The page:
Thursday, 10 July 2008

optician and window

Earlier in the week I saw an ophthalmologist for some vision problems. Of course this got me thinking about the different words we have for eye doctors. optician and optometrist are clearly from Greek ὀπτός optos "visible" from the Proto-Indo-European root *h₃ekʷ- "to see" (-metrist from Greek μέτρον metron "measure" from *meh₁-).

ophthalmologist is a bit more obscure. In the first place I had trouble finding it because I thought it was spelled ophthamologist. Anyway, it's from Greek όφθαλμος ophthalmos "eye", which is not in Liddell and Scott, [update: it is] altho they have many related words like διακῠνοφθαλμίζομαι diakunophthalmizomai "to look askance one at another", δῠσ-όφθαλμος dusophthalmos "offensive to the sight" and ἐξόφθαλμ-ος eksophthalmos "with prominent eyes".

The AHD says όφθαλμος is derived from *h₃ekʷ- with taboo deformation. Why the word for "eye" would be taboo, I don't know. The Ancient Greek word for "eye" that is more certainly derived from *h₃ekʷ- is ὤψ ōps "eye, face, countenance".

*h₃ekʷ- became Proto-Germanic *auǥon "eye", Old English ēaġe, and then Modern English eye.

In Old Norse, the Proto-Germanic word became auga "eye". Combined with vindr "wind" it formed vindauga literally "wind-eye". This was borrowed into Middle English as window, and replaced the Old English words for window, ēaġþyrl "eye-hole" and ēaġduru "eye-door".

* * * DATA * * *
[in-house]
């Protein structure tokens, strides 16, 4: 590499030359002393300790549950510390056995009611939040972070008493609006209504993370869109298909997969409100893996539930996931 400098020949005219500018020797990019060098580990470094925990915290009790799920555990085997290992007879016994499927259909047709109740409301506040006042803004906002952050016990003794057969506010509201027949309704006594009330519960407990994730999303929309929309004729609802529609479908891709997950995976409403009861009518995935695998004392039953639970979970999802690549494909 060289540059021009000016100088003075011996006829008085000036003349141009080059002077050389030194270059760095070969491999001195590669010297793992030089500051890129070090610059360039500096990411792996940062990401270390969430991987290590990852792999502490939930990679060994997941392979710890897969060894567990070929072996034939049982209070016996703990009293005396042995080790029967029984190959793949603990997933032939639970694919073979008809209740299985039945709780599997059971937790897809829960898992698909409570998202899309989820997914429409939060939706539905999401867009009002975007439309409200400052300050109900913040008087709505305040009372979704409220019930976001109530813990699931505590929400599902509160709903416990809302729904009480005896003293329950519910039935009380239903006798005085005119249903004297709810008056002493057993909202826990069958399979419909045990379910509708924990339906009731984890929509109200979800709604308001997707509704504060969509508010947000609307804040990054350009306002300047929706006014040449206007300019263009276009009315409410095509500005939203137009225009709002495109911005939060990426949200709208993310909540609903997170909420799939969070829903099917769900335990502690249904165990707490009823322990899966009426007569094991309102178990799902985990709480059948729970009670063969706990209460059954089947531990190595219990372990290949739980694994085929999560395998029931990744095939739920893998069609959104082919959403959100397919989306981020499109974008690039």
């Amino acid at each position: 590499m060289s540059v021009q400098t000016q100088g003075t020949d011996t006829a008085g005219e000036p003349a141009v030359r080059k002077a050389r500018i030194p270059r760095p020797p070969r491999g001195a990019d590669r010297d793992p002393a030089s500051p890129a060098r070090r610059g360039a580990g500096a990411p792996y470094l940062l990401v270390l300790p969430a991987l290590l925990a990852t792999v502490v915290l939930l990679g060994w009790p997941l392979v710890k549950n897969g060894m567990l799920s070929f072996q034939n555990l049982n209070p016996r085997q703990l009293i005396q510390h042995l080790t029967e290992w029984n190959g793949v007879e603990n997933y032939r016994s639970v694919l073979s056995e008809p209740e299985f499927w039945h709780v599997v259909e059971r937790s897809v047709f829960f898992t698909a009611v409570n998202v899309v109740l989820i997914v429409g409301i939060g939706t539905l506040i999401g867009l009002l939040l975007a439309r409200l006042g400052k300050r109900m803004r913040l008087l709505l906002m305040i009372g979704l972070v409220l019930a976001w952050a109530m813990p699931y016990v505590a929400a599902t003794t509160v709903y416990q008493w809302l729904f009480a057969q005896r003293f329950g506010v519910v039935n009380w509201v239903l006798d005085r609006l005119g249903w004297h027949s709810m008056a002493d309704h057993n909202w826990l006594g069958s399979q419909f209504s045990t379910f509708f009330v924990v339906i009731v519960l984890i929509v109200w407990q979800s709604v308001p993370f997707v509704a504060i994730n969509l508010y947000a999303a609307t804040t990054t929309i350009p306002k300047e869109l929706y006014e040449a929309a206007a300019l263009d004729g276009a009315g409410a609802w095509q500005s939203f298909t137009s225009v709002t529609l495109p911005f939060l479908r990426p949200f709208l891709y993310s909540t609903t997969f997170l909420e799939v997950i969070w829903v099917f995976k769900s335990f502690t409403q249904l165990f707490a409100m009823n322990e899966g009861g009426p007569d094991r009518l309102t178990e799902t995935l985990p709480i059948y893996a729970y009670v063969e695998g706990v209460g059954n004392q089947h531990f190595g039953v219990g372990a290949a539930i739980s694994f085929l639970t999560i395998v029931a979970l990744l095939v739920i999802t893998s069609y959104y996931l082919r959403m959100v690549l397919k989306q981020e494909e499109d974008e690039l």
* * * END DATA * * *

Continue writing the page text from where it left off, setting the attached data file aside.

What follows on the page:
The AHD also tells us that the Latin reflex, oculāris "of or belonging to the eyes", combined with ante- to form *anteoculāre "before the eyes". This became Old French antoillier "antler" and then Middle English antler. However, the Oxford Dictionary of Etymology says that the derivation of antoillier from *anteoculāre is not phonologically tenable.


Richard Cobbe said...

Not to pick nits, but I was able to find ὀφθαλμός in Liddell & Scott pretty easily: both here and in my hardcopy of the Middle Liddell.

Wonderful blog, by the way--I always enjoy to your posts! Thanks particularly for taking the time to do a survey of various sources when discussing etymologies. Since sources so often differ, it's nice to know how much agreement there is (or isn't) on various words.

goofy said...

Wow, it's weird that I couldn't find it the first time. Thanks for the info and the kind words.

Glen Gordon said...

The Barnhart Dictionary of Etymology speaks not of this nebulous taboo excuse. :) According to it, Greek ophthalmós is from a verb *ophthállesthai built on a noun *ophthallos which is said to be a variant of Boeotian óktallos "eye" which is most closely cognate with Sanskrit ákṣi "eyes".